Still later in 1669, when the most uncompromising of the Port Royalists seemed to tax Madame de Sablé with lukewarmness that she did not join them at Port–Royal-desChamps, we find her writing to the stern M. de Sévigny: “En vérité, je crois que je ne pourrois mieux faire que de tout quitter et de m’en aller là. Mais que deviendroient ces frayeurs de n’avoir pas de médicines à choisir, ni de chirurgien pour me saigner?”

Mademoiselle, as we have seen, hints at the love of delicate eating, which many of Madame de Sablé’s friends numbered among her foibles, especially after her religious career had commenced. She had a genius in friandise, and knew how to gratify the palate without offending the highest sense of refinement. Her sympathetic nature showed itself in this as in other things; she was always sending bonnes bouches to her friends, and trying to communicate to them her science and taste in the affairs of the table. Madame de Longueville, who had not the luxurious tendencies of her friend, writes: “Je vous demande au nom de Dieu, que vous ne me prépariez aucun ragoût. Surtout ne me donnez point de festin. Au nom de Dieu, qu’il n’y ait rien que ce qu’on peut manger, car vous savez que c’est inutile pour moi; de plus j’en ai scrupule.” But other friends had more appreciation of her niceties. Voiture thanks her for her melons, and assures her that they are better than those of yesterday; Madame de Choisy hopes that her ridicule of Jansenism will not provoke Madame de Sablé to refuse her the receipt for salad; and La Rochefoucauld writes: “You cannot do me a greater charity than to permit the bearer of this letter to enter into the mysteries of your marmalade and your genuine preserves, and I humbly entreat you to do everything you can in his favor. If I could hope for two dishes of those preserves, which I did not deserve to eat before, I should be indebted to you all my life.” For our own part, being as far as possible from fraternizing with those spiritual people who convert a deficiency into a principle, and pique themselves on an obtuse palate as a point of superiority, we are not inclined to number Madame de Sablé’s friandise among her defects. M. Cousin, too, is apologetic on this point. He says:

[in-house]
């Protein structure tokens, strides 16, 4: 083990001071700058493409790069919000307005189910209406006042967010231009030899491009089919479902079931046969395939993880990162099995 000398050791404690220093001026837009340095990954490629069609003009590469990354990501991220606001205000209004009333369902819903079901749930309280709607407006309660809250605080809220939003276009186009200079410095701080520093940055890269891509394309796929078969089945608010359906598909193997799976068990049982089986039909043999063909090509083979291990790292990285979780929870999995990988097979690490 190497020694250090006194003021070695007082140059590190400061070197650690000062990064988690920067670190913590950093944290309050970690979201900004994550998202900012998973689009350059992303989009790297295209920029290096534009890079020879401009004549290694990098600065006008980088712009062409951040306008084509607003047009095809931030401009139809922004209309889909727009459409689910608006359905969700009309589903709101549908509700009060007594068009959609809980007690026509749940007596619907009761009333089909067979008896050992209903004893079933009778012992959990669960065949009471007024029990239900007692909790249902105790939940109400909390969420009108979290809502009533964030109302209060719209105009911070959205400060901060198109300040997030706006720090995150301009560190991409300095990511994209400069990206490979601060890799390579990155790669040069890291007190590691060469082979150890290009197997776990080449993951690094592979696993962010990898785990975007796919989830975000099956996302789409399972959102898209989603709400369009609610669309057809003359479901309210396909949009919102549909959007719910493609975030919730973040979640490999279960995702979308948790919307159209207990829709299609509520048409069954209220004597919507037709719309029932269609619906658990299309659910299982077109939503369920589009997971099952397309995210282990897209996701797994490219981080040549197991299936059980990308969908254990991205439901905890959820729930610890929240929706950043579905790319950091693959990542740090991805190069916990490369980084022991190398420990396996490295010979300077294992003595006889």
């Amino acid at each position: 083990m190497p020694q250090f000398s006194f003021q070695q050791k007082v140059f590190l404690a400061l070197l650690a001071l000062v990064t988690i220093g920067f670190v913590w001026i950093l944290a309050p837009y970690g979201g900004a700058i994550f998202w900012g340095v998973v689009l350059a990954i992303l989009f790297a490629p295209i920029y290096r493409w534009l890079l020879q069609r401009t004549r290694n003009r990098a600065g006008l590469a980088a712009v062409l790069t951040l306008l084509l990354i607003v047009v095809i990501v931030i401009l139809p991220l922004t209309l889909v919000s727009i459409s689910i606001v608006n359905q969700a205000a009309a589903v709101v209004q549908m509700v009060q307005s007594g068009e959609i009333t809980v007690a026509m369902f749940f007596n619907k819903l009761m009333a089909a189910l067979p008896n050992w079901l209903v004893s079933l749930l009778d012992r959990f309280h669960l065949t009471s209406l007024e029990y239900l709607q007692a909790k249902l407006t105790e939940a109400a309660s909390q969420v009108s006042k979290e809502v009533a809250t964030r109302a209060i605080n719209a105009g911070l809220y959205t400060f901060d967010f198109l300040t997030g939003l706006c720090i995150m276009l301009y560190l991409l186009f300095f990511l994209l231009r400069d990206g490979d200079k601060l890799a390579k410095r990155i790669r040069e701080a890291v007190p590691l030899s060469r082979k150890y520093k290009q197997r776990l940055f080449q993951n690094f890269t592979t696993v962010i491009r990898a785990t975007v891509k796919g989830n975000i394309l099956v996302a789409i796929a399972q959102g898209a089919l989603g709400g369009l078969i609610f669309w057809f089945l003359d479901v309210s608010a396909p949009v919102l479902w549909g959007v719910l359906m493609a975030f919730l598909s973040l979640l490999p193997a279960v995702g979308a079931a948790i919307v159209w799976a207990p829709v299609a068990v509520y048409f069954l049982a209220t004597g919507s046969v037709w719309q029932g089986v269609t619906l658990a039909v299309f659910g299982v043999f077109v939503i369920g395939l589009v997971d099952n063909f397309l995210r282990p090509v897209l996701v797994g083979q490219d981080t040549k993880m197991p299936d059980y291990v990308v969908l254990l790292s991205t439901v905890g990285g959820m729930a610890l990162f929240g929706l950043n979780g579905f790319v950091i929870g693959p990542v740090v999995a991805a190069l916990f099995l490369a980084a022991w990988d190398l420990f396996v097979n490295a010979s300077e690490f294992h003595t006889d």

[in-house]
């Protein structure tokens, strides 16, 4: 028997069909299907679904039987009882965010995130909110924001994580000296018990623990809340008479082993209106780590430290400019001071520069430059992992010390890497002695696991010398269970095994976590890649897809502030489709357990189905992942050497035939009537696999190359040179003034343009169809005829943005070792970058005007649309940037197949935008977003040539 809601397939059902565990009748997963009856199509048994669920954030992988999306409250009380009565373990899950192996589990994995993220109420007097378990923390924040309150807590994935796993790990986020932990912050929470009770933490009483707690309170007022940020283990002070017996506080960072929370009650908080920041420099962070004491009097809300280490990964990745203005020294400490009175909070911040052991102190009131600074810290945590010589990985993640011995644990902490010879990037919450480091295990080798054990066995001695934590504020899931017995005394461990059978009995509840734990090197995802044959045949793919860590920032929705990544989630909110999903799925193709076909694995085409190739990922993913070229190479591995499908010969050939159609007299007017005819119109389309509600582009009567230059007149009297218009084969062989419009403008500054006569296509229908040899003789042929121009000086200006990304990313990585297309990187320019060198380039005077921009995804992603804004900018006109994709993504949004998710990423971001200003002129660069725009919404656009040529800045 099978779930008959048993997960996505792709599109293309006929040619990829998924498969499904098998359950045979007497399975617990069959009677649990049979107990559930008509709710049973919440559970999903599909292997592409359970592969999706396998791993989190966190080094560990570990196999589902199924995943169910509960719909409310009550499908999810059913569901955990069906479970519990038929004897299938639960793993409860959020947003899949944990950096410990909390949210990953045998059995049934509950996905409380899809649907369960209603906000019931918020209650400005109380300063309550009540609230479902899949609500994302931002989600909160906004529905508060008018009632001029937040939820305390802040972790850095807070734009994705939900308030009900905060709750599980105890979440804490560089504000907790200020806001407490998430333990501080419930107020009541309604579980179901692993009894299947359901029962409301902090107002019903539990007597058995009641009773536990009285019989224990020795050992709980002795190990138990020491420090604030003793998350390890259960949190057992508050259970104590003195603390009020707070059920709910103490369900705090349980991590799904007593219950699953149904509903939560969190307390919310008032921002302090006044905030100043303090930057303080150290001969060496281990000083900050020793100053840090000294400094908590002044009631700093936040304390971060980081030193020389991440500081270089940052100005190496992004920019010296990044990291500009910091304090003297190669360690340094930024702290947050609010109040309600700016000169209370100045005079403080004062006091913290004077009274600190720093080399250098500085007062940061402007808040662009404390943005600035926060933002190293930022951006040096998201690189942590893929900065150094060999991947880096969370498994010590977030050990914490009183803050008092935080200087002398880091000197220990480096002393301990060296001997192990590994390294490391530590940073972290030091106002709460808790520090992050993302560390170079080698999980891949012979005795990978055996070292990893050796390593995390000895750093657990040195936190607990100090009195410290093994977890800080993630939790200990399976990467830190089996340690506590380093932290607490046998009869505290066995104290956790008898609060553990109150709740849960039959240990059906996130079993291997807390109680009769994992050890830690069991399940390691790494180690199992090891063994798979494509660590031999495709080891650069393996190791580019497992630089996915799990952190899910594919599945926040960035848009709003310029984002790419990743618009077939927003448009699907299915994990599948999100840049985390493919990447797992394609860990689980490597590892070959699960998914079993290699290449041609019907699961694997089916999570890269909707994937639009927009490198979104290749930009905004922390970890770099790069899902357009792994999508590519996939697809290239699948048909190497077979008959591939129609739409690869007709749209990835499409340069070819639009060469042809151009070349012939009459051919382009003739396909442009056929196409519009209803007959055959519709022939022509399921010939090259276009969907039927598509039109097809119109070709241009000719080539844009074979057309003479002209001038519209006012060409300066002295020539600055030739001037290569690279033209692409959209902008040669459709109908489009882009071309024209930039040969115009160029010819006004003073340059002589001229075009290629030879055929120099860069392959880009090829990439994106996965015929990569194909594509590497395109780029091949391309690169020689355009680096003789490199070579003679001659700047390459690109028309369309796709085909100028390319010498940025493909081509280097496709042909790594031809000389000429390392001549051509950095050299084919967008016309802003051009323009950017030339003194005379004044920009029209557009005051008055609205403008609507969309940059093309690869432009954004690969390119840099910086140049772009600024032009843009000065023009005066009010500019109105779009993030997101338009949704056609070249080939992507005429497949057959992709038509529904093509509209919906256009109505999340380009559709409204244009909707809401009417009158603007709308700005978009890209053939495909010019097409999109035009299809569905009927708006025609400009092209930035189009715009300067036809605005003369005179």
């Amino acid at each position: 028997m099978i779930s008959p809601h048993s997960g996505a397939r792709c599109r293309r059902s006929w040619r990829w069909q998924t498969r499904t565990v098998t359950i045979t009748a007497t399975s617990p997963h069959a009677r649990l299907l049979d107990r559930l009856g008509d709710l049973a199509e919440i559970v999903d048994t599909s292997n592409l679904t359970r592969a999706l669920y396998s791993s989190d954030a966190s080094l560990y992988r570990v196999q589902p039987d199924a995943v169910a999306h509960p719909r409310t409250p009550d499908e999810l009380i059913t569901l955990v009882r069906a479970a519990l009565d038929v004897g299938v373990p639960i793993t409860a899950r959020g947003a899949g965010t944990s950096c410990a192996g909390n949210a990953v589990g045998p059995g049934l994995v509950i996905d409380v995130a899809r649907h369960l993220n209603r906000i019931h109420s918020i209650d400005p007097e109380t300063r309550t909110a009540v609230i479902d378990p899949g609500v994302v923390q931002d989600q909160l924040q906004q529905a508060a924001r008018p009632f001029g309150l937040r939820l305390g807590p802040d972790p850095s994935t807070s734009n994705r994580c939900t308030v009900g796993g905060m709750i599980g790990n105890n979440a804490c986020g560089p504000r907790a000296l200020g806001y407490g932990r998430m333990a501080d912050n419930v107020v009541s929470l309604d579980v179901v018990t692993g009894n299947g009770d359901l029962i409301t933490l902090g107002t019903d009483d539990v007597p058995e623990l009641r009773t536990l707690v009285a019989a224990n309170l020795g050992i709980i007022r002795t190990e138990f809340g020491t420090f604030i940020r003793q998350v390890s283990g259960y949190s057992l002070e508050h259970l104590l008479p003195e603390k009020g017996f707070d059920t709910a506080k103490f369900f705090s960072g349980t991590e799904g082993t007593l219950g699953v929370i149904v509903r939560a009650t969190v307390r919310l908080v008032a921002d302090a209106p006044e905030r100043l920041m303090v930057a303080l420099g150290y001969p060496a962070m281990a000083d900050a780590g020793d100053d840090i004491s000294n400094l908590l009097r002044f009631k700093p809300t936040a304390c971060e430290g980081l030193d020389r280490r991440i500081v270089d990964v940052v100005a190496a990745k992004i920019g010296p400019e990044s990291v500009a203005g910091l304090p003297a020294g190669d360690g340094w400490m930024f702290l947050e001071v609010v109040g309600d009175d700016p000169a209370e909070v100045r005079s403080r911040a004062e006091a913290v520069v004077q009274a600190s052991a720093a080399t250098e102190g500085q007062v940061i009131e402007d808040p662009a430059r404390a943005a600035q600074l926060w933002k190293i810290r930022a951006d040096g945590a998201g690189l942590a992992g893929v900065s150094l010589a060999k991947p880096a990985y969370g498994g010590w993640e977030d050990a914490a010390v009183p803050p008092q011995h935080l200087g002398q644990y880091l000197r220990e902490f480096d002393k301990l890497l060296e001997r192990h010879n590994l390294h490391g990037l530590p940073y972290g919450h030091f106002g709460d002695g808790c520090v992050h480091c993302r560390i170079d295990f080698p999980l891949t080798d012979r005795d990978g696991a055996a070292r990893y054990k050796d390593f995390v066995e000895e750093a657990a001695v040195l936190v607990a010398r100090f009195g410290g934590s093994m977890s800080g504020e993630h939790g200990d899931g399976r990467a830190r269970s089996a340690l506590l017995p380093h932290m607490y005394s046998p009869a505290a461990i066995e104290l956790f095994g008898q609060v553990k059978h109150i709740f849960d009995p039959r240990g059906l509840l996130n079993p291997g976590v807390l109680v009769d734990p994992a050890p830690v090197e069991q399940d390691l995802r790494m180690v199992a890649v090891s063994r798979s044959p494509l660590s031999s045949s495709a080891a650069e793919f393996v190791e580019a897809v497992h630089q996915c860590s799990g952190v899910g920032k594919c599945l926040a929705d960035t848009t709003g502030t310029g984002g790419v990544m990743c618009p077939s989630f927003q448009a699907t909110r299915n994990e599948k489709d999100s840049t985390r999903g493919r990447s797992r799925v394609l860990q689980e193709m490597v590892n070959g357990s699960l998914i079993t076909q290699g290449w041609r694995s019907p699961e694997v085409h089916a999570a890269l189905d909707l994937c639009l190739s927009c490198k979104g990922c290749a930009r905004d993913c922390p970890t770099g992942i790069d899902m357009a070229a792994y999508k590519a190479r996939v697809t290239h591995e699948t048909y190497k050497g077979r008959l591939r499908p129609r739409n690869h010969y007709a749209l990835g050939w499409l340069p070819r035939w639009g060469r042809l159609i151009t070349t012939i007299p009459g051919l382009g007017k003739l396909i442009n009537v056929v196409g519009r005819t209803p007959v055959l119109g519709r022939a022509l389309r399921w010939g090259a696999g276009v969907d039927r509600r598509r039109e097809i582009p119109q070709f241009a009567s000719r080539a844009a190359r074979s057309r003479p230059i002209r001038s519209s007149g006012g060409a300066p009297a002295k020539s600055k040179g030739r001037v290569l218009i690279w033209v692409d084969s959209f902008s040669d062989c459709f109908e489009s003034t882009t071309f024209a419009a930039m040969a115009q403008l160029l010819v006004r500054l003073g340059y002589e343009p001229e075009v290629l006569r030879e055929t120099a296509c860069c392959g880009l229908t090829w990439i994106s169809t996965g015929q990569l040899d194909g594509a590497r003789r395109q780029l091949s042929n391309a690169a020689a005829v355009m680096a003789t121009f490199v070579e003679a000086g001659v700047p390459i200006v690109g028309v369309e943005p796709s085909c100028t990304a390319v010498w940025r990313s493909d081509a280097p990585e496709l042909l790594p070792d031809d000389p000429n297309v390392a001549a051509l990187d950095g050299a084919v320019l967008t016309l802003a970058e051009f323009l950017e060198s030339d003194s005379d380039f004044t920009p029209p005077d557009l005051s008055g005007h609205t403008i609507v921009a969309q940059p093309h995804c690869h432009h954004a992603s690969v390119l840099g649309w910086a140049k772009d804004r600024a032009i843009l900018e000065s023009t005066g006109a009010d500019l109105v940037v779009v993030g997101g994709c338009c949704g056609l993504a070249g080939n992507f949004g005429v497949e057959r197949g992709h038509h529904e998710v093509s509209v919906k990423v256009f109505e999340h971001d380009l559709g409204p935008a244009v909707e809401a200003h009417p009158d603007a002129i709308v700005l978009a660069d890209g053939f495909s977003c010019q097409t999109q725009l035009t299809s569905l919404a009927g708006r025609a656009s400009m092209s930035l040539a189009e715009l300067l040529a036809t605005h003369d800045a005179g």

“It was only the excess of a delicacy which can be really understood, and a sort of fidelity to the character of précieuse. As the précieuse did nothing according to common usage, she could not dine like another. We have cited a passage from Mme. de Motteville, where Mme. de Sablé is represented in her first youth at the Hôtel de Rambouillet, maintaining that woman is born to be an ornament to the world, and to receive the adoration of men. The woman worthy of the name ought always to appear above material wants, and retain, even in the most vulgar details of life, something distinguished and purified. Eating is a very necessary operation, but one which is not agreeable to the eye. Mme. de Sablé insisted on its being conducted with a peculiar cleanliness. According to her it was not every woman who could with impunity be at table in the presence of a lover; the first distortion of the face, she said, would be enough to spoil all. Gross meals made for the body merely ought to be abandoned to bourgeoises, and the refined woman should appear to take a little nourishment merely to sustain her, and even to divert her, as one takes refreshments and ices. Wealth did not suffice for this: a particular talent was required. Mme. de Sablé was a mistress in this art. She had transported the aristocratic spirit, and the genre précieux, good breeding and good taste, even into cookery. Her dinners, without any opulence, were celebrated and sought after.”

It is quite in accordance with all this that Madame de Sablé should delight in fine scents, and we find that she did; for being threatened, in her Port Royal days, when she was at an advanced age, with the loss of smell, and writing for sympathy and information to Mère Agnès, who had lost that sense early in life, she receives this admonition from the stern saint: “You would gain by this loss, my very dear sister, if you made use of it as a satisfaction to God, for having had too much pleasure in delicious scents.” Scarron describes her as

“La non pareille Bois–Dauphine,

Entre dames perle très fine,”

and the superlative delicacy implied by this epithet seems to have belonged equally to her personal habits, her affections, and her intellect.